This brass-cast, a four-armed standing image of Lord Ganesha, unique in its gold-like lustre, divine aura and grace, is a transform of one of his classical forms enshrining various texts. It has been classified as Tryakshara Ganapati – Lord of three alphabets : AUM. Like this statue Tryakshara Ganapati is also a four-armed image carrying in them goad, noose, broken tusk and ‘laddu’ – sweet, but while Tryakshara Ganapati has been conceived as seated this image is standing. Apart, while this image has on its forehead a trident mark, Tryakshara Ganapati has, instead inscribed on it, the Hindus’ most sacred syllable AUM.
Considered as the most auspicious of any syllable in Hindu tradition AUM doubles the auspiciousness of Lord Ganesha – otherwise the most auspicious of any divine image in the pantheon. Obviously as a votive image, enshrining a sanctum or otherwise, at least in popular worship Tryakshara Ganapati precedes his other forms in auspiciousness and divinity. The presence of Tryakshara Ganapati bestows upon the devotees endless blessings showering from all sides.
In this form of Tryakshara Ganapati the trident mark has alternated AUM. In wider Hindu tradition the trident mark has the same symbolic dimensions as the syllable AUM. An ascending sound AUM when transformed into sound waves vibrates ‘Brahmanda’ – cosmos, and thus unites the being with cosmic totality; ‘trisula’ – trident, an upward form vibrating three worlds by its triple prick, also elevates the being to the highest plane as does AUM by its ascending sound. Thus in wider symbolic tradition in Ganapati iconography the form of trident and the sound of AUM often alternate each other. Besides, this form of Ganapati has a graphic ‘Tripunda’ mark over the trident suggesting that the trident holds over it all three worlds that ‘Tripunda’ symbolizes. Even formally, if the trident mark is turned to right, its forms changes to that of AUM.
The foremost among other aspects of the image that defines this form of Ganesha as Tryakshara Ganapati is its gold-like lustrous body colour with which it radiates even in darkness. The artist has so anodized the image that the brightness of the brass has been subdued for giving place to the gold’s eye-pleasing ever sustaining lustre. The anatomy of Tryakshara Ganapati has been conceived with winnowing basket like big floppy ears and with normal build, not with pot belly. The figure’s elaborate ornamentation, elegant, graceful and brilliant, but not resplendent, is yet another aspect of the image that links it with Tryakshara Ganapati known to have elaborate but decent adornment. Another component of Tryakshara Ganapati imagery, though not seated on lotus, this image of Tryakshara Ganapati stands on a lotus pedestal. Of the three tiered pedestal two consist of lotus motifs.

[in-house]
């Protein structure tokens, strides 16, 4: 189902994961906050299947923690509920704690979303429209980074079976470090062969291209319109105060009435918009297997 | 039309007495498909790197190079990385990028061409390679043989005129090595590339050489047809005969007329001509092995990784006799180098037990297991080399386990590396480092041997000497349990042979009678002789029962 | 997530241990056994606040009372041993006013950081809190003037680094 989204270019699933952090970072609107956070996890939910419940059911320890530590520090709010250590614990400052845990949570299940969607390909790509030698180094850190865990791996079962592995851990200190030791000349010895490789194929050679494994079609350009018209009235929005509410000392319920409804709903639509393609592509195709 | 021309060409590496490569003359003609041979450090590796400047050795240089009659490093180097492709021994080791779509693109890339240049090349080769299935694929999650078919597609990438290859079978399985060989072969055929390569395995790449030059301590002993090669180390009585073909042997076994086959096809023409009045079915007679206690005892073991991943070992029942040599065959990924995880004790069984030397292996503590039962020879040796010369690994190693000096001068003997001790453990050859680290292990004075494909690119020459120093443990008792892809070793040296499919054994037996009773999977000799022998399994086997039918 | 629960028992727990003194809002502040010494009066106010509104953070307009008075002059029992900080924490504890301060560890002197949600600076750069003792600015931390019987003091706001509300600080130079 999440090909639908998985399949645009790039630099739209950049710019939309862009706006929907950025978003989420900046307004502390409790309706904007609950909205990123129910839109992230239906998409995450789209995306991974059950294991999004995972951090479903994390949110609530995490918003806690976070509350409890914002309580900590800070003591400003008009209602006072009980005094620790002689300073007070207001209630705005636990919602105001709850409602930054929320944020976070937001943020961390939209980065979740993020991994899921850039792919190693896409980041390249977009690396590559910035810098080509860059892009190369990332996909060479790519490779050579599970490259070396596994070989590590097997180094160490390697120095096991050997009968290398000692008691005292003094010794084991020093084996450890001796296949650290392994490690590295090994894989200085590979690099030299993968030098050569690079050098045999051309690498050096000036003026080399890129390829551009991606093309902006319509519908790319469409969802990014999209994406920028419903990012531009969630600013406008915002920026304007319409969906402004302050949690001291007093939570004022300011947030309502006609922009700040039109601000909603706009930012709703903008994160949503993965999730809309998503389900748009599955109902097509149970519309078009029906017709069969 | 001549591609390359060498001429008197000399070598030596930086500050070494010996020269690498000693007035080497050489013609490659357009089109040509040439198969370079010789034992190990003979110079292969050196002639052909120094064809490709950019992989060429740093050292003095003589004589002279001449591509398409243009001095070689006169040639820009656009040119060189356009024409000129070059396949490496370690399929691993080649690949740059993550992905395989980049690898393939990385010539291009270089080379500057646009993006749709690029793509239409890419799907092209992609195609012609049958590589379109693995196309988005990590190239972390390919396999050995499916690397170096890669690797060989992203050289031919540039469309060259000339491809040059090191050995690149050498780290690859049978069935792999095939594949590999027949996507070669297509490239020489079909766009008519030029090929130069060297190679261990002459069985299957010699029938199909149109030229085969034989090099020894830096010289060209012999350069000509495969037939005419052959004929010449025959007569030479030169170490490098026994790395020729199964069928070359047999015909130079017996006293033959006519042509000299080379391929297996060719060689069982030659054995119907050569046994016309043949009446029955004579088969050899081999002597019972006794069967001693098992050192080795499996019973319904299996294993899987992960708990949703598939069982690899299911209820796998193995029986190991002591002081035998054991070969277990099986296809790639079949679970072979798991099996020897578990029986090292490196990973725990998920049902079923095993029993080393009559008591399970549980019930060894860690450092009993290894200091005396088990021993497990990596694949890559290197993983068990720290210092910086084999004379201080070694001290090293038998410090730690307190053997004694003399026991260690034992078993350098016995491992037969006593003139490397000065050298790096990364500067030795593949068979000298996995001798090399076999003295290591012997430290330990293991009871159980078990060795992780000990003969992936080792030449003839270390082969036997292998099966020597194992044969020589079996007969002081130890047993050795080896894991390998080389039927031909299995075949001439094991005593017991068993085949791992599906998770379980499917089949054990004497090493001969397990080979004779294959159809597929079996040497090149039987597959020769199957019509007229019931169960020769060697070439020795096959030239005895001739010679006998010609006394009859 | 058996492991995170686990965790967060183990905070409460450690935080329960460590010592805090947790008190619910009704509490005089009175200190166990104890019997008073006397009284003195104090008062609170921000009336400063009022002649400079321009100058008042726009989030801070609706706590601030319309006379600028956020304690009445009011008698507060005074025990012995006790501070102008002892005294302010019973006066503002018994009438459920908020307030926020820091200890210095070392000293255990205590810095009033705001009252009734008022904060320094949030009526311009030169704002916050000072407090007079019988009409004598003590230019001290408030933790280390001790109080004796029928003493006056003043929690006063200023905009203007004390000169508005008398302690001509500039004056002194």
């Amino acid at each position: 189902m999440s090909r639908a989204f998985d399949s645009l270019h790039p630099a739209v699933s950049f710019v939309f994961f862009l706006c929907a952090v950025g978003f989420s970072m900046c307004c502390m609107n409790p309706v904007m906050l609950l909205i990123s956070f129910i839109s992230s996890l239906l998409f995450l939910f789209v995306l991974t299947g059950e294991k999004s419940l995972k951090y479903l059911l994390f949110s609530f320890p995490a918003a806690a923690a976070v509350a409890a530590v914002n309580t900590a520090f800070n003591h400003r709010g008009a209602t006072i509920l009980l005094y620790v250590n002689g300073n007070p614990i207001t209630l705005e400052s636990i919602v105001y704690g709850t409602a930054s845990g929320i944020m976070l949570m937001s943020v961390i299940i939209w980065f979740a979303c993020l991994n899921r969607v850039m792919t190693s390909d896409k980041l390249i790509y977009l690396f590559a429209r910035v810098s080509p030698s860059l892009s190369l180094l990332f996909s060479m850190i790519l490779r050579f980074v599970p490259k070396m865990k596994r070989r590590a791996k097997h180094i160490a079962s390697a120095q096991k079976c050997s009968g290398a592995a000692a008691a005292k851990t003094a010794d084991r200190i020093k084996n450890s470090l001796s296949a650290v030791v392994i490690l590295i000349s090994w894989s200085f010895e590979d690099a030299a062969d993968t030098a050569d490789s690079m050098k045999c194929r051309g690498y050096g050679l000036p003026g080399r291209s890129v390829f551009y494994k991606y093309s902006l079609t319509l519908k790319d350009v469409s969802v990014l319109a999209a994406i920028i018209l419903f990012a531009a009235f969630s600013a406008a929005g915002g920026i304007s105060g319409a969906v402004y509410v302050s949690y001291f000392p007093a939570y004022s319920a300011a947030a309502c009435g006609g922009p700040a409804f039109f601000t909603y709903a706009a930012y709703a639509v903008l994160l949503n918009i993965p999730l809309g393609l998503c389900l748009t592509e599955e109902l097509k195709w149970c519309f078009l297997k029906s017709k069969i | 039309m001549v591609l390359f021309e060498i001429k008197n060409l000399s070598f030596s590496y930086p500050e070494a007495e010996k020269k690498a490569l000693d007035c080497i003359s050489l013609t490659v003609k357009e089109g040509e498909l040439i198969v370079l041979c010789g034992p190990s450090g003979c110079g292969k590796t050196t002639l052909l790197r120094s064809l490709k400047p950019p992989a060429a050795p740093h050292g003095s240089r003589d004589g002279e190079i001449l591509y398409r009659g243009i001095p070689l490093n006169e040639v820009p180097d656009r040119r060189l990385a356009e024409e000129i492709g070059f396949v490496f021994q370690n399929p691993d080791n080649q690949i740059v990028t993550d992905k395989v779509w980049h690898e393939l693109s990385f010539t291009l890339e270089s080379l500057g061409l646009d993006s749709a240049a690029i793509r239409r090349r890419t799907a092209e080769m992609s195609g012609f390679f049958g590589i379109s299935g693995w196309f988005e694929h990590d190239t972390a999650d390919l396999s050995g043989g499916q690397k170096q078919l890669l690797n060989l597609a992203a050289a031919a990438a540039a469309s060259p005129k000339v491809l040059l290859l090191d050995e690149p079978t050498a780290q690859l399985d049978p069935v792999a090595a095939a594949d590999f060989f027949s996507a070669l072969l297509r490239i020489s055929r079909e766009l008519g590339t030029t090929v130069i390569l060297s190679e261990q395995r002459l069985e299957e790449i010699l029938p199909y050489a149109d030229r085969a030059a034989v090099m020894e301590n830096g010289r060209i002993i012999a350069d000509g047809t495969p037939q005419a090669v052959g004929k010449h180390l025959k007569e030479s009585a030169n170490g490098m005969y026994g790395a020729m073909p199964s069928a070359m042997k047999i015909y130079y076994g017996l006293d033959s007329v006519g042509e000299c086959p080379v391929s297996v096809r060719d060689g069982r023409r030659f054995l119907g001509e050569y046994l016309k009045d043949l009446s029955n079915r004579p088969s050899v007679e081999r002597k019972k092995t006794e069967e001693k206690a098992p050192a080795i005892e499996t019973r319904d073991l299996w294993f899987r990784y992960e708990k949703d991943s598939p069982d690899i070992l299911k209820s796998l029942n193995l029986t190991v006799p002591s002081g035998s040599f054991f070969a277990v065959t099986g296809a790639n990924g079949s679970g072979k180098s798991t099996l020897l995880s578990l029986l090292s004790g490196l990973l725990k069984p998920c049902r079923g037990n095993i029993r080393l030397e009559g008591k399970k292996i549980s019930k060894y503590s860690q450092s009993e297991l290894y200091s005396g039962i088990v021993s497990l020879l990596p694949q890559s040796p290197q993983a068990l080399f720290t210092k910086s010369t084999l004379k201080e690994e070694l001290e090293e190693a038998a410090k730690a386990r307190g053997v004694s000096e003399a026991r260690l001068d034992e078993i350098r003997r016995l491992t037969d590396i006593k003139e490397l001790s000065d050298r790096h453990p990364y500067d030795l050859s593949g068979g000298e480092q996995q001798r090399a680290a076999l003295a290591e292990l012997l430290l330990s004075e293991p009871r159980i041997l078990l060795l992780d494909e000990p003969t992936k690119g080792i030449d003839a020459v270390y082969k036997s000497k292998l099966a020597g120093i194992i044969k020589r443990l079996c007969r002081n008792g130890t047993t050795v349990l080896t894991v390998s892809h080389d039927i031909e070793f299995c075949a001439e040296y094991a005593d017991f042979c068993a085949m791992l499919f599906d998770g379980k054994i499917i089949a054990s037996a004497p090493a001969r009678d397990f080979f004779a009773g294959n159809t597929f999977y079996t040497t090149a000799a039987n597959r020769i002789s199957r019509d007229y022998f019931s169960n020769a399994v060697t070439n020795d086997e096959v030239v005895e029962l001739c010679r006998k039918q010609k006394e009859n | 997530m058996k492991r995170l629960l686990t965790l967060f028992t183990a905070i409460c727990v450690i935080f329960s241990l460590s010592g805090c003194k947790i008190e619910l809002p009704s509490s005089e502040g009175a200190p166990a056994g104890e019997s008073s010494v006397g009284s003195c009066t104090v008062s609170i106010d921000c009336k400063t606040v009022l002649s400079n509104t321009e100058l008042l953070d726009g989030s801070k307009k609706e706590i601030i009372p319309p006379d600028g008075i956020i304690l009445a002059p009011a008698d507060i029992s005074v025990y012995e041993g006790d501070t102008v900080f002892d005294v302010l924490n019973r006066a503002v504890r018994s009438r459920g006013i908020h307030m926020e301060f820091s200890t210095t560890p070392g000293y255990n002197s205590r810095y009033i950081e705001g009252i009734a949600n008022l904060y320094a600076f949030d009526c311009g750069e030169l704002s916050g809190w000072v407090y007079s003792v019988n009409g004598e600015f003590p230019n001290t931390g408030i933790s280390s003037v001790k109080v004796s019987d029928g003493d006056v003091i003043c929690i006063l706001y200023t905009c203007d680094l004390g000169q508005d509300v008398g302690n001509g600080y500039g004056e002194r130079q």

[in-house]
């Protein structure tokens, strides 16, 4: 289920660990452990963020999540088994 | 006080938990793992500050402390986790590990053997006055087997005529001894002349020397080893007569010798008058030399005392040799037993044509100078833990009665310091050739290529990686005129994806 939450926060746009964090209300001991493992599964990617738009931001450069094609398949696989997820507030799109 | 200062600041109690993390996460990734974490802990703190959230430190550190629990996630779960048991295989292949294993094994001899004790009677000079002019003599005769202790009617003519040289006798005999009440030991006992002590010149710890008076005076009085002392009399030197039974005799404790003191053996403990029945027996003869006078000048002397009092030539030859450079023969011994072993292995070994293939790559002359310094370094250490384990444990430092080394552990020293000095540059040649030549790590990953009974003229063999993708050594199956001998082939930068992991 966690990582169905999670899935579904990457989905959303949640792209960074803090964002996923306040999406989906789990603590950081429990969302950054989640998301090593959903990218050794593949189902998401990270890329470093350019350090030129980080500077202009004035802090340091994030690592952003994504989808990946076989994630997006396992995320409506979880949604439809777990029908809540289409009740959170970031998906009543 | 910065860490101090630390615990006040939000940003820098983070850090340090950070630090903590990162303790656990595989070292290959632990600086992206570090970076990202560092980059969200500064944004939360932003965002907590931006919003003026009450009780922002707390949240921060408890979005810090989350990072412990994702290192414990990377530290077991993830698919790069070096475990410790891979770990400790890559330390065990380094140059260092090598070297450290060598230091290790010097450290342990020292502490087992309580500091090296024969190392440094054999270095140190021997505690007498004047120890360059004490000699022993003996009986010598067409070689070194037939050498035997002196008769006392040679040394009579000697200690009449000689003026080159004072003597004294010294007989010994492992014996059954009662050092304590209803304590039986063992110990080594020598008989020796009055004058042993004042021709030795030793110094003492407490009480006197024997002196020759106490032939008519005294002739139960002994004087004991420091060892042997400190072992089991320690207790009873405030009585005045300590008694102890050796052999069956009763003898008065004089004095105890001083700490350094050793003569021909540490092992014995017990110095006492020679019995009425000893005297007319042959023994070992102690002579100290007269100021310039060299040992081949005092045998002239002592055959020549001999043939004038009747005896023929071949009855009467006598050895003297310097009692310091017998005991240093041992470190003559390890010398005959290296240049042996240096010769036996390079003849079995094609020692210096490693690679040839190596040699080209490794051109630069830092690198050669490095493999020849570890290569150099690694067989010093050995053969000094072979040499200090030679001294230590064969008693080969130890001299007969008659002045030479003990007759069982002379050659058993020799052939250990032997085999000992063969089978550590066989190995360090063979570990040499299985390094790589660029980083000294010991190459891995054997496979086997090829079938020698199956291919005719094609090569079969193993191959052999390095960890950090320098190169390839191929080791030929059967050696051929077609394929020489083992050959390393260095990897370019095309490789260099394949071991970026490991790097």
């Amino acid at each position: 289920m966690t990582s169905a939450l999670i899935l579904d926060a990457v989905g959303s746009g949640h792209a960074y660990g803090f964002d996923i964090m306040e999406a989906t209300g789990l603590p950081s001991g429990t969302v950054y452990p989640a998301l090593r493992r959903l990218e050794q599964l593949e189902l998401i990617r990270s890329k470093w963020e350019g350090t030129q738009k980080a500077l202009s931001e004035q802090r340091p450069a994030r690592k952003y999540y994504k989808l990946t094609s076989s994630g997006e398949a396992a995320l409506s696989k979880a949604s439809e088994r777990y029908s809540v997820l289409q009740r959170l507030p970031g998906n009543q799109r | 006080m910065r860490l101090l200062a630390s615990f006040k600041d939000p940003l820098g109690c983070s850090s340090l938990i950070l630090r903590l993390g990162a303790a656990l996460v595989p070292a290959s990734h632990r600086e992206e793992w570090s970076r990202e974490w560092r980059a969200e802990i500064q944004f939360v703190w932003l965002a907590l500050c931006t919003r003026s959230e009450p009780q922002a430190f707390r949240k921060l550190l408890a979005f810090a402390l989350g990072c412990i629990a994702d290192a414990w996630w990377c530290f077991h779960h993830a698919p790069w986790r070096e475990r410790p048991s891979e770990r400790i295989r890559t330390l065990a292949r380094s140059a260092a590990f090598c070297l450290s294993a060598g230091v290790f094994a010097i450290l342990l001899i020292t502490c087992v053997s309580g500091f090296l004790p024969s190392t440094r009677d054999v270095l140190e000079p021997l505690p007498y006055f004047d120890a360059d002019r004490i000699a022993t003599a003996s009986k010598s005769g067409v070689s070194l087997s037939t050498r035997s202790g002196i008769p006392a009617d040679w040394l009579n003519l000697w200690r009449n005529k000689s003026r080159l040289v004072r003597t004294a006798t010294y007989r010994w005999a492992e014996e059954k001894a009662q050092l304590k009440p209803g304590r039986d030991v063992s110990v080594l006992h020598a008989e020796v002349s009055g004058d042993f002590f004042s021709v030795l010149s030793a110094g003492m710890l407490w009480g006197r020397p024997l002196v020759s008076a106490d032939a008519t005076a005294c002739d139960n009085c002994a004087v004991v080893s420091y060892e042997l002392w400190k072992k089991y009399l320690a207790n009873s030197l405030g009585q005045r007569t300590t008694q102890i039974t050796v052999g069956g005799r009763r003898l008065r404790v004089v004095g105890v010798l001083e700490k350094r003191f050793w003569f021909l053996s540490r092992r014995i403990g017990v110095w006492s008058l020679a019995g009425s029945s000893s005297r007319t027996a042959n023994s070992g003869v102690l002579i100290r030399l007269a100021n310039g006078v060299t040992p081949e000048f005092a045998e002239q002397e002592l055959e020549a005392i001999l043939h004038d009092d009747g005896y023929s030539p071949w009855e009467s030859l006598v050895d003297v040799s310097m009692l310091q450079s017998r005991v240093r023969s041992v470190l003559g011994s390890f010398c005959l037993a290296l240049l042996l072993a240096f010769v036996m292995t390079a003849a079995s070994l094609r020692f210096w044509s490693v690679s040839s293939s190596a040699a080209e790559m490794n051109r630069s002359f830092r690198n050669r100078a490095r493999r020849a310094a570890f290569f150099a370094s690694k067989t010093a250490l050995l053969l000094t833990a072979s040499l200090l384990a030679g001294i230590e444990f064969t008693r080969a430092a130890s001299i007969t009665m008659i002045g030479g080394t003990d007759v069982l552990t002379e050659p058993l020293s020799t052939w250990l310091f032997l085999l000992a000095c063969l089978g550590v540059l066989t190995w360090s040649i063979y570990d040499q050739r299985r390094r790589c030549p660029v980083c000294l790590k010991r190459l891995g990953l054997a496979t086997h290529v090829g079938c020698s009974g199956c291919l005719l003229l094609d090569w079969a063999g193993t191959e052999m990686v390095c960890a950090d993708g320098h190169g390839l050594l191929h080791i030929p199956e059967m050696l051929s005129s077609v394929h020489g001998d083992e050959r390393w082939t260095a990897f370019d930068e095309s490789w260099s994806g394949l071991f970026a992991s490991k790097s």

The image of the auspicious Ganapati has been installed on a lotus pedestal. Moderate in height, belly large but not unwieldy or cumbersome, muscles well contained and divine composure on the face define this Ganapati image. His entire figure has been most beautifully adorned but his trunk in special. It has been adorned with a gold leaf engraved with floral vines. Though less common, it is turned to right, a form known in the Ganapati iconography as Valampuri pose. Besides a moderately sized halo he is putting on a magnificent crown with a towering apex which attributes to it the form also of a headgear or helmet. A large snake, the mythical serpent Vasuki, tied around his belly, serves as belly-band – Naga-bandha as it is known. Besides a richly laced sash suspending down his thighs on either side his loincloth, held on his waist using an elaborate girdle with a beautiful buckle is one of the most beautiful components of the image.
How to keep a Brass statue well-maintained?
Brass statues are known and appreciated for their exquisite beauty and luster. The brilliant bright gold appearance of Brass makes it appropriate for casting aesthetic statues and sculptures. Brass is a metal alloy composed mainly of copper and zinc. This chemical composition makes brass a highly durable and corrosion-resistant material. Due to these properties, Brass statues and sculptures can be kept both indoors as well as outdoors. They also last for many decades without losing all their natural shine.
Brass statues can withstand even harsh weather conditions very well due to their corrosion-resistance properties. However, maintaining the luster and natural beauty of brass statues is essential if you want to prolong their life and appearance.
In case you have a colored brass statue, you may apply mustard oil using a soft brush or clean cloth on the brass portion while for the colored portion of the statue, you may use coconut oil with a cotton cloth.
Brass idols of Hindu Gods and Goddesses are especially known for their intricate and detailed work of art. Nepalese sculptures are famous for small brass idols portraying Buddhist deities. These sculptures are beautified with gold gilding and inlay of precious or semi-precious stones. Religious brass statues can be kept at home altars. You can keep a decorative brass statue in your garden or roof to embellish the area and fill it with divinity.
Send as free online greeting card
Email a Friend